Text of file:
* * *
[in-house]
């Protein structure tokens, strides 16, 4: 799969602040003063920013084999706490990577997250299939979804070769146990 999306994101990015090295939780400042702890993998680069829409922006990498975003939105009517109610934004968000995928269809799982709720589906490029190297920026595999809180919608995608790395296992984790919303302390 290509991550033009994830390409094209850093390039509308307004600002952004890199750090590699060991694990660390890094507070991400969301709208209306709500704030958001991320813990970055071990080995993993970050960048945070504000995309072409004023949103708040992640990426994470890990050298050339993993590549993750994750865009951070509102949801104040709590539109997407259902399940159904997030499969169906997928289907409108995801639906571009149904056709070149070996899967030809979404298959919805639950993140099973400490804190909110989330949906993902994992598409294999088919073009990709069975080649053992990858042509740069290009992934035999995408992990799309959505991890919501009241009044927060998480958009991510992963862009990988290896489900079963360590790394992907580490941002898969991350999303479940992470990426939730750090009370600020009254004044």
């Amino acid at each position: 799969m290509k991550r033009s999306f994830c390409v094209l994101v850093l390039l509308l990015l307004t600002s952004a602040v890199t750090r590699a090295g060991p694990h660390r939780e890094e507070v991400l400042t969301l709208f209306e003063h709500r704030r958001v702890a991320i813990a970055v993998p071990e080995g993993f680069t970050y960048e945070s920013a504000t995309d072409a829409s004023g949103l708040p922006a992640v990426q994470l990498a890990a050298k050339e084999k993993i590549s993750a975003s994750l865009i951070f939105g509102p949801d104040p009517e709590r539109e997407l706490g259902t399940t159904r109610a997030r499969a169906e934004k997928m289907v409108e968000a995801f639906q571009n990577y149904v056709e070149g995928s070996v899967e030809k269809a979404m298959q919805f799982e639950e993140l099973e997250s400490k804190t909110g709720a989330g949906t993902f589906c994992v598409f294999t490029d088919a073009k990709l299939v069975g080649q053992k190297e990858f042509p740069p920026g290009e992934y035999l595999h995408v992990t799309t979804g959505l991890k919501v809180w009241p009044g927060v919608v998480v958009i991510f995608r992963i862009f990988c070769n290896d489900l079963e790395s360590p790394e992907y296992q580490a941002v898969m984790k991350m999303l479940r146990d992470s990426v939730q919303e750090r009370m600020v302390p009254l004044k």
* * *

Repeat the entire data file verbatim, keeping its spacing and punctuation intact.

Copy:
[in-house]
């Protein structure tokens, strides 16, 4: 799969602040003063920013084999706490990577997250299939979804070769146990 999306994101990015090295939780400042702890993998680069829409922006990498975003939105009517109610934004968000995928269809799982709720589906490029190297920026595999809180919608995608790395296992984790919303302390 290509991550033009994830390409094209850093390039509308307004600002952004890199750090590699060991694990660390890094507070991400969301709208209306709500704030958001991320813990970055071990080995993993970050960048945070504000995309072409004023949103708040992640990426994470890990050298050339993993590549993750994750865009951070509102949801104040709590539109997407259902399940159904997030499969169906997928289907409108995801639906571009149904056709070149070996899967030809979404298959919805639950993140099973400490804190909110989330949906993902994992598409294999088919073009990709069975080649053992990858042509740069290009992934035999995408992990799309959505991890919501009241009044927060998480958009991510992963862009990988290896489900079963360590790394992907580490941002898969991350999303479940992470990426939730750090009370600020009254004044």
């Amino acid at each position: 799969m290509k991550r033009s999306f994830c390409v094209l994101v850093l390039l509308l990015l307004t600002s952004a602040v890199t750090r590699a090295g060991p694990h660390r939780e890094e507070v991400l400042t969301l709208f209306e003063h709500r704030r958001v702890a991320i813990a970055v993998p071990e080995g993993f680069t970050y960048e945070s920013a504000t995309d072409a829409s004023g949103l708040p922006a992640v990426q994470l990498a890990a050298k050339e084999k993993i590549s993750a975003s994750l865009i951070f939105g509102p949801d104040p009517e709590r539109e997407l706490g259902t399940t159904r109610a997030r499969a169906e934004k997928m289907v409108e968000a995801f639906q571009n990577y149904v056709e070149g995928s070996v899967e030809k269809a979404m298959q919805f799982e639950e993140l099973e997250s400490k804190t909110g709720a989330g949906t993902f589906c994992v598409f294999t490029d088919a073009k990709l299939v069975g080649q053992k190297e990858f042509p740069p920026g290009e992934y035999l595999h995408v992990t799309t979804g959505l991890k919501v809180w009241p009044g927060v919608v998480v958009i991510f995608r992963i862009f990988c070769n290896d489900l079963e790395s360590p790394e992907y296992q580490a941002v898969m984790k991350m999303l479940r146990d992470s990426v939730q919303e750090r009370m600020v302390p009254l004044k």